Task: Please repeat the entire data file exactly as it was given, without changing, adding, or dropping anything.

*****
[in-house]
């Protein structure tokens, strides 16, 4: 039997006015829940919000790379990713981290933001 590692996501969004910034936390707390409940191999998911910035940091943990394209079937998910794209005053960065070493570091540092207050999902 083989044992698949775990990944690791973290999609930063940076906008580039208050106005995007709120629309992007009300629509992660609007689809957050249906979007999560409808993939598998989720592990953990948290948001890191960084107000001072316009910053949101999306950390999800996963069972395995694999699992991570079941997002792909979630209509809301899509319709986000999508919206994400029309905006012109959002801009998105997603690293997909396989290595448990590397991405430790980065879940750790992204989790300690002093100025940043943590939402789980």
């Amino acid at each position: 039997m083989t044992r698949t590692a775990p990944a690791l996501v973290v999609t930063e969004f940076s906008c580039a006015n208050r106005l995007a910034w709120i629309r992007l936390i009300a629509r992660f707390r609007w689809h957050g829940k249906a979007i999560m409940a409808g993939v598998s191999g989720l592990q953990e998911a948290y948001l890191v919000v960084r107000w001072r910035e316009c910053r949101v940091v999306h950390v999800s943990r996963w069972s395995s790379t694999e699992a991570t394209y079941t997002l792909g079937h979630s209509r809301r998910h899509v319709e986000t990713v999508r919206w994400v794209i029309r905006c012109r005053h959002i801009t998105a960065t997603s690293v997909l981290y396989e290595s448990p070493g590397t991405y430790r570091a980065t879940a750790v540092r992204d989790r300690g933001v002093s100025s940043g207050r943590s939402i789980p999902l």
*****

[in-house]
């Protein structure tokens, strides 16, 4: 039997006015829940919000790379990713981290933001 590692996501969004910034936390707390409940191999998911910035940091943990394209079937998910794209005053960065070493570091540092207050999902 083989044992698949775990990944690791973290999609930063940076906008580039208050106005995007709120629309992007009300629509992660609007689809957050249906979007999560409808993939598998989720592990953990948290948001890191960084107000001072316009910053949101999306950390999800996963069972395995694999699992991570079941997002792909979630209509809301899509319709986000999508919206994400029309905006012109959002801009998105997603690293997909396989290595448990590397991405430790980065879940750790992204989790300690002093100025940043943590939402789980």
């Amino acid at each position: 039997m083989t044992r698949t590692a775990p990944a690791l996501v973290v999609t930063e969004f940076s906008c580039a006015n208050r106005l995007a910034w709120i629309r992007l936390i009300a629509r992660f707390r609007w689809h957050g829940k249906a979007i999560m409940a409808g993939v598998s191999g989720l592990q953990e998911a948290y948001l890191v919000v960084r107000w001072r910035e316009c910053r949101v940091v999306h950390v999800s943990r996963w069972s395995s790379t694999e699992a991570t394209y079941t997002l792909g079937h979630s209509r809301r998910h899509v319709e986000t990713v999508r919206w994400v794209i029309r905006c012109r005053h959002i801009t998105a960065t997603s690293v997909l981290y396989e290595s448990p070493g590397t991405y430790r570091a980065t879940a750790v540092r992204d989790r300690g933001v002093s100025s940043g207050r943590s939402i789980p999902l």